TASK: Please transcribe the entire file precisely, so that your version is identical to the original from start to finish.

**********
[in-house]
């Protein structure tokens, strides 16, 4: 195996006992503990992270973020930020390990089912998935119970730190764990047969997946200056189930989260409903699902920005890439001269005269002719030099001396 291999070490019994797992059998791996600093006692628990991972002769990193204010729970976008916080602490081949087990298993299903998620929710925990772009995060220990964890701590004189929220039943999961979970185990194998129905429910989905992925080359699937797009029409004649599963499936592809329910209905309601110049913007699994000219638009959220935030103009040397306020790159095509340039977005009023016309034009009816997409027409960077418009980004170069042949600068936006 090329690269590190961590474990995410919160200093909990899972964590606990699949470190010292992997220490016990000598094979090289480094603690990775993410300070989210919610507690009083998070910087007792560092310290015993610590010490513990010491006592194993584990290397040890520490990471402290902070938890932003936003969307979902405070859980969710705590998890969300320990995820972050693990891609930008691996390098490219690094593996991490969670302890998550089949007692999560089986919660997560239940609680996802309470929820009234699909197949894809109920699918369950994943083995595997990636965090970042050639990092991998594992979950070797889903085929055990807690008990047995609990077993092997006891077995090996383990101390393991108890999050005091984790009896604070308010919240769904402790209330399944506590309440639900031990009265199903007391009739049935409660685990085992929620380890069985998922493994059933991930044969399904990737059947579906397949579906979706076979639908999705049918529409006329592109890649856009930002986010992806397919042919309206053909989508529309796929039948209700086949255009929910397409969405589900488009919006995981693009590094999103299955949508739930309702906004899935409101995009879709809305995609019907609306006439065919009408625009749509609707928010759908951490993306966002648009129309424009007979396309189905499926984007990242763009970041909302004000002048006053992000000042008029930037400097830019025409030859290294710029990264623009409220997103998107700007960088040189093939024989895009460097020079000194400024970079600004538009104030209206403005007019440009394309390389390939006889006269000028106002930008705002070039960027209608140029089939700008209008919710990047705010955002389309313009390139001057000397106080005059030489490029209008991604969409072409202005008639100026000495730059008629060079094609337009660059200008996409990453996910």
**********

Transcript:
[in-house]
């Protein structure tokens, strides 16, 4: 195996006992503990992270973020930020390990089912998935119970730190764990047969997946200056189930989260409903699902920005890439001269005269002719030099001396 291999070490019994797992059998791996600093006692628990991972002769990193204010729970976008916080602490081949087990298993299903998620929710925990772009995060220990964890701590004189929220039943999961979970185990194998129905429910989905992925080359699937797009029409004649599963499936592809329910209905309601110049913007699994000219638009959220935030103009040397306020790159095509340039977005009023016309034009009816997409027409960077418009980004170069042949600068936006 090329690269590190961590474990995410919160200093909990899972964590606990699949470190010292992997220490016990000598094979090289480094603690990775993410300070989210919610507690009083998070910087007792560092310290015993610590010490513990010491006592194993584990290397040890520490990471402290902070938890932003936003969307979902405070859980969710705590998890969300320990995820972050693990891609930008691996390098490219690094593996991490969670302890998550089949007692999560089986919660997560239940609680996802309470929820009234699909197949894809109920699918369950994943083995595997990636965090970042050639990092991998594992979950070797889903085929055990807690008990047995609990077993092997006891077995090996383990101390393991108890999050005091984790009896604070308010919240769904402790209330399944506590309440639900031990009265199903007391009739049935409660685990085992929620380890069985998922493994059933991930044969399904990737059947579906397949579906979706076979639908999705049918529409006329592109890649856009930002986010992806397919042919309206053909989508529309796929039948209700086949255009929910397409969405589900488009919006995981693009590094999103299955949508739930309702906004899935409101995009879709809305995609019907609306006439065919009408625009749509609707928010759908951490993306966002648009129309424009007979396309189905499926984007990242763009970041909302004000002048006053992000000042008029930037400097830019025409030859290294710029990264623009409220997103998107700007960088040189093939024989895009460097020079000194400024970079600004538009104030209206403005007019440009394309390389390939006889006269000028106002930008705002070039960027209608140029089939700008209008919710990047705010955002389309313009390139001057000397106080005059030489490029209008991604969409072409202005008639100026000495730059008629060079094609337009660059200008996409990453996910």